Either I’ve given you these steps, you’ve followed them and it worked. Or, let’s say I give you these steps. You follow them. And it doesn’t work. And you say, “okay, well I followed all these steps.” Alright, well then together we need to figure out what’s going wrong. It’s either something with the process, or it’s the way the process is being implemented. If I just say, “hey, take care of this for me,” and I don’t explain how, then if you mess it up, sure, you’re going to get the blame. If you do it right, you will also get the credit. But you’re not as likely to get as much of the credit as you are if it’s done differently.
Delegation Documents Make all the Difference
Jay: Yeah, absolutely. And the other thing is you’ve now created a training document, right?
Jay: When you’re going to replace that person or bring in another person to fulfill a similar role. You’ve now established how to clearly train them and get them up to speed as quickly as possible.
David: Exactly. Yeah. And that’s the purpose.
Jay: Yeah. So what other things can entrepreneurs do to break away? Any other thoughts on that?
Breaking Free is an Individual Decision
David: Well, I think it really starts with mindset. You have to want to do it. You make the decision. You make the call. Do I want to break free of my business? Or do I want to be right at the center of it? So they think they have to do everything. And they don’t necessarily have to do that. They can if they want to. But if they want to be able to focus on the work that’s going to generate the biggest return on investment. They’re going to have to start somewhere. Even if it’s small delegation.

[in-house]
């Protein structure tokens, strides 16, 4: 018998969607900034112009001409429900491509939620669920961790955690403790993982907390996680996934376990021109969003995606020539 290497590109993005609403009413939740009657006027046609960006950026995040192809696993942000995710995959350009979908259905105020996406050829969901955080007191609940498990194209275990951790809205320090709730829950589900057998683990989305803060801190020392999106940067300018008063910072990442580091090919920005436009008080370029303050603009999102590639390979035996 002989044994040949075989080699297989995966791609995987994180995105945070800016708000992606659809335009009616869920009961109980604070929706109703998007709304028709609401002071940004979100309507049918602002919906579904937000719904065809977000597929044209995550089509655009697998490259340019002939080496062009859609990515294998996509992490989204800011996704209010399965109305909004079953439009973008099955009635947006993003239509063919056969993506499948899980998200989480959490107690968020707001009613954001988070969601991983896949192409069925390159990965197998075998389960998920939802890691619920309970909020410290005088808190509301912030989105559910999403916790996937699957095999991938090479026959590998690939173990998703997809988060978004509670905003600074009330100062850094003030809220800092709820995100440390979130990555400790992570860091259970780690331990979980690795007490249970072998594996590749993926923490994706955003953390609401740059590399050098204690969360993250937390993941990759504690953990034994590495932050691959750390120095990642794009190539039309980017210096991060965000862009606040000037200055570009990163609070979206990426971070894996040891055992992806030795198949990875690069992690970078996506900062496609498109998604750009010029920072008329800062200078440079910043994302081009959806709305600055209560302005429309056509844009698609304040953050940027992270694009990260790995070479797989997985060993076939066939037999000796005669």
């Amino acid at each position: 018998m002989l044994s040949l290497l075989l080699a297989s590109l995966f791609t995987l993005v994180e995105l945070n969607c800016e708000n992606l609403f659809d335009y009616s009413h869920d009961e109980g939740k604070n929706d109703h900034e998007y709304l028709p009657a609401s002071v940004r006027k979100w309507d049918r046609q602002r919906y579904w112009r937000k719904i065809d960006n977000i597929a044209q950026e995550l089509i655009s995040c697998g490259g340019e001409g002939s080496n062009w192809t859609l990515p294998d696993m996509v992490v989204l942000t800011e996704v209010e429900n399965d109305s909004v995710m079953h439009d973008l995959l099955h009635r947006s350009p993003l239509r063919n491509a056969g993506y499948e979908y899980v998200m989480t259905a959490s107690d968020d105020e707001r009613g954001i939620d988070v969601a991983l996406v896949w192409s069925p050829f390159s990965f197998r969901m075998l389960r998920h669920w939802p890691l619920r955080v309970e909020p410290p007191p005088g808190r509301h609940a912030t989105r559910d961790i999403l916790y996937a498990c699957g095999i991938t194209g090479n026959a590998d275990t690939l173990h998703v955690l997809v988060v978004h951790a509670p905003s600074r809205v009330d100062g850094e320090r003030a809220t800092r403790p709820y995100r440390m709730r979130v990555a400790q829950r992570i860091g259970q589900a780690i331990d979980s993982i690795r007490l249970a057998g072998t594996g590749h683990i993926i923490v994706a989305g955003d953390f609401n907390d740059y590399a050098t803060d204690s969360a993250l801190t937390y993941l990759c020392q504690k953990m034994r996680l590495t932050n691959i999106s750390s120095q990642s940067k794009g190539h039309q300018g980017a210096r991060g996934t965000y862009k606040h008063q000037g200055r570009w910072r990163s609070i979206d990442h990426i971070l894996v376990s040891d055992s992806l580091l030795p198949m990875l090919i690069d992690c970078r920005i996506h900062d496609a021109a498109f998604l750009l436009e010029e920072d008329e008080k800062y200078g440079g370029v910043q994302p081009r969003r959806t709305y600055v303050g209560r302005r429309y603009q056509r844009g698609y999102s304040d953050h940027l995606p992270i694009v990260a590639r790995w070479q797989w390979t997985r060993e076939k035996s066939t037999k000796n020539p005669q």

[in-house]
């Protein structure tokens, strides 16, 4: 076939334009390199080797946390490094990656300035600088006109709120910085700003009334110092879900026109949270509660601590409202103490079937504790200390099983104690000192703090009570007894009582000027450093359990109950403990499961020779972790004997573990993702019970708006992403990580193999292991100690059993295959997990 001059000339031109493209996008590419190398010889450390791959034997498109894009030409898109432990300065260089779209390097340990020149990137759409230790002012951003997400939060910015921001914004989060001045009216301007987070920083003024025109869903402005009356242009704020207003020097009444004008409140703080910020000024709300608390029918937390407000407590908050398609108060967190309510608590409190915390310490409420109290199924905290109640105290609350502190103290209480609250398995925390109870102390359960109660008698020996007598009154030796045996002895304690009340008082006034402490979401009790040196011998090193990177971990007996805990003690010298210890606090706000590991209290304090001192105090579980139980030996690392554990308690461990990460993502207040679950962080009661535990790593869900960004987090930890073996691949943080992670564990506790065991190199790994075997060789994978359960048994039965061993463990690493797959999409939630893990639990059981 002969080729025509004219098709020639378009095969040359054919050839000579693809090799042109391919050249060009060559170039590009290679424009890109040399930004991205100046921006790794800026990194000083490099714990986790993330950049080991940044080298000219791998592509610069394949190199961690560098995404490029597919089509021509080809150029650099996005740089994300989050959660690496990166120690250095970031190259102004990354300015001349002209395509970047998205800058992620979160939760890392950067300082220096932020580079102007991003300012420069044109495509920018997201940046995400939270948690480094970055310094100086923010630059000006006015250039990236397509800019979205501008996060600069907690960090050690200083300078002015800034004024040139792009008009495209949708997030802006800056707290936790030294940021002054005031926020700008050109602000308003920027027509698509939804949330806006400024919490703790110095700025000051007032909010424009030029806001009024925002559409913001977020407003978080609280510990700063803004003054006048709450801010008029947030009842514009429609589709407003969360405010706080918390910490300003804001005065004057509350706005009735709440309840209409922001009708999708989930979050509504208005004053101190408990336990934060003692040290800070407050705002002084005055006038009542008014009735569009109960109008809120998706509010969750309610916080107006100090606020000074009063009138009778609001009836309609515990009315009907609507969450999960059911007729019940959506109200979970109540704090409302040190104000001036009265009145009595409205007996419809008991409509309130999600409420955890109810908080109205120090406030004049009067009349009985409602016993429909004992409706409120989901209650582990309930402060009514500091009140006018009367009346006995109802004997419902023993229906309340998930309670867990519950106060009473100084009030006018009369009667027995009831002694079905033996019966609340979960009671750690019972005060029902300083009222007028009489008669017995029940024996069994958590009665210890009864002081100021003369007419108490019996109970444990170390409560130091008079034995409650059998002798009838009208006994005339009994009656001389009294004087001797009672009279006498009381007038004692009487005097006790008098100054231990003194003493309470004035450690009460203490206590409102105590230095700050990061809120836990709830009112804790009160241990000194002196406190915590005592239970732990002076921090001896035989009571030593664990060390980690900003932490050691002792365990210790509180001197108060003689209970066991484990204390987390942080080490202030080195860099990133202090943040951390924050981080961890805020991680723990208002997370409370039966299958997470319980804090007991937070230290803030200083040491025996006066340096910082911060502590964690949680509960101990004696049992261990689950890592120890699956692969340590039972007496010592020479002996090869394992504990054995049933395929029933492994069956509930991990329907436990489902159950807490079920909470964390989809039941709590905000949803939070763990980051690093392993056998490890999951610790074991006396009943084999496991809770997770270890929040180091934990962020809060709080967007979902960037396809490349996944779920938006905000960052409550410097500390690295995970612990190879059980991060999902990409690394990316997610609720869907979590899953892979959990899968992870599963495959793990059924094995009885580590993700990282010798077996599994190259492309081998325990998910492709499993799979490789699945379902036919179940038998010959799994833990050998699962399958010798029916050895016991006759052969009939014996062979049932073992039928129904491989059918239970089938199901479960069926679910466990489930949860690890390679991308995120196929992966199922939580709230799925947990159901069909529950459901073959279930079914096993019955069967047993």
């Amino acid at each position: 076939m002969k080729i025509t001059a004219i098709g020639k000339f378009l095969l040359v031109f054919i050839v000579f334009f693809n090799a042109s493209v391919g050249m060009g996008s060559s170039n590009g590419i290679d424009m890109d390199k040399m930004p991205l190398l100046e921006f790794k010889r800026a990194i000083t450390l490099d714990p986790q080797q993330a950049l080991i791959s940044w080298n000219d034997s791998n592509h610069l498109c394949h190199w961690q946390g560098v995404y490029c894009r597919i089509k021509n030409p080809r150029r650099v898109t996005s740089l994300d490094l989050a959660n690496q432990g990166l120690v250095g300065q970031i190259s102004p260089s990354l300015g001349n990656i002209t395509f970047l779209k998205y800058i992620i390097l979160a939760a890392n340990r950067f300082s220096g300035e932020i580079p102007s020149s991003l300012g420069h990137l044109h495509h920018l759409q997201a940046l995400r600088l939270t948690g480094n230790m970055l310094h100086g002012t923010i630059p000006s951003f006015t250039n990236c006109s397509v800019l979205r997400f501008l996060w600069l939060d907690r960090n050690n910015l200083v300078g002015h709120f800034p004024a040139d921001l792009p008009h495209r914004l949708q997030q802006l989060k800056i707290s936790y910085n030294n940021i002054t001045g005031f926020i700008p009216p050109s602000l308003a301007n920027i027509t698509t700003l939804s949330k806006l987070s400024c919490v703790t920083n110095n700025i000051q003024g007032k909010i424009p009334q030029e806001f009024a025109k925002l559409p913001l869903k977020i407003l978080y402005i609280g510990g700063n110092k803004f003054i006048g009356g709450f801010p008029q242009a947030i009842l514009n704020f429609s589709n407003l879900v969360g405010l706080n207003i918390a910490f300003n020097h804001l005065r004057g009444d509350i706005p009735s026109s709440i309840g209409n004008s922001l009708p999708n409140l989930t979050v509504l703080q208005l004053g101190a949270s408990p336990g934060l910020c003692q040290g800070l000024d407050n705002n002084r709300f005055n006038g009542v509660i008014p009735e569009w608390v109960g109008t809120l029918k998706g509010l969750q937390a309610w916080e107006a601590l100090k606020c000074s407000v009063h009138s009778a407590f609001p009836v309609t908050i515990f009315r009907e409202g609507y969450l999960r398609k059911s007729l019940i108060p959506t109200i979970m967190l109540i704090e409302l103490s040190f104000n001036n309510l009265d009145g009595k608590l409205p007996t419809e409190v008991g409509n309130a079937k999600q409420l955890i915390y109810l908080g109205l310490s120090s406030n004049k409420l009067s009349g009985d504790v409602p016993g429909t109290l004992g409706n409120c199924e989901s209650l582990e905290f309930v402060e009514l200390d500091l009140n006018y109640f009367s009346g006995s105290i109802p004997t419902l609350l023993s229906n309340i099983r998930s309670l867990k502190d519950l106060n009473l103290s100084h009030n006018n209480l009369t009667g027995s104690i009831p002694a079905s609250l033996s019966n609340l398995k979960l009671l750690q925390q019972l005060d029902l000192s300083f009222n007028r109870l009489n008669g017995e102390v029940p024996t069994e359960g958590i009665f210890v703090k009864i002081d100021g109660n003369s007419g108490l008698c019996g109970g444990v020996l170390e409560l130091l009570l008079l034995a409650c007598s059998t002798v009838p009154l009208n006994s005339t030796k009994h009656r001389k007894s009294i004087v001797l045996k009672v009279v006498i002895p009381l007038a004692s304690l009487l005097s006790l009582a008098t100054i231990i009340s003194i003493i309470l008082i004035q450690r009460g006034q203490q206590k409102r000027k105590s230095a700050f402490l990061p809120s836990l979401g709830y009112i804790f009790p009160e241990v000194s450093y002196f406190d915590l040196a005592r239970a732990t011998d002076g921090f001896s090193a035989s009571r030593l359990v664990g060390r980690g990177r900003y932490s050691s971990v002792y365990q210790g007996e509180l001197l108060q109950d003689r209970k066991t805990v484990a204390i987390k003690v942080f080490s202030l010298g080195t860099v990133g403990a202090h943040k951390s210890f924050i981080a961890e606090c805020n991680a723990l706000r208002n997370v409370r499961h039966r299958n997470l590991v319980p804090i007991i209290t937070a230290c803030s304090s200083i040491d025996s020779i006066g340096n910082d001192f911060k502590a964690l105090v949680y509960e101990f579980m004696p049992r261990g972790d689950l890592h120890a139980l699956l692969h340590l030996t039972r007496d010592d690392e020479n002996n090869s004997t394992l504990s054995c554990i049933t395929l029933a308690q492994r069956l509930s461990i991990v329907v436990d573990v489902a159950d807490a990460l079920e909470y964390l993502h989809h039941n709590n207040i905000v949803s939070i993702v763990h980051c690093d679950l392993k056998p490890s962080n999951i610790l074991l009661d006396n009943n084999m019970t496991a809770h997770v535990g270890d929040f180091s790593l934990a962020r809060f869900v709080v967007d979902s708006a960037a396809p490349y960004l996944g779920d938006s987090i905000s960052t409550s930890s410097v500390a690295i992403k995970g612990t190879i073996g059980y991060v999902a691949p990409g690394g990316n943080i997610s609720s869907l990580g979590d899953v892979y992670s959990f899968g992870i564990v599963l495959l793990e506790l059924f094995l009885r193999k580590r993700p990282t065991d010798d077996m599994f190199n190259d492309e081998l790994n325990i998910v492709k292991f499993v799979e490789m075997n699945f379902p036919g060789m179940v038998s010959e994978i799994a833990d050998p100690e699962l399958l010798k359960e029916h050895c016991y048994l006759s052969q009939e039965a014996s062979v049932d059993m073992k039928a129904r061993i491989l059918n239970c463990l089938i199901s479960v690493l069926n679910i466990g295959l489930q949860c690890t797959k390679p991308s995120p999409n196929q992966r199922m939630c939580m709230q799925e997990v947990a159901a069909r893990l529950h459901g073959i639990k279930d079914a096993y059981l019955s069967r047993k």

I have people who say “I can’t delegate anything, I don’t have the money to delegate to people.” It’s like, in some ways you don’t have the money not to. Because if you’re performing minimum wage tasks in your business, you’re not performing the tasks that could generate the revenue that you need to really get your business going.
Jay: Yeah. I absolutely love this concept of breaking away. And I think maybe just doing those things that only you can do that are most important. If you made that list, what do you have to do? And can you delegate away the rest? I think maybe that’s a good place to start.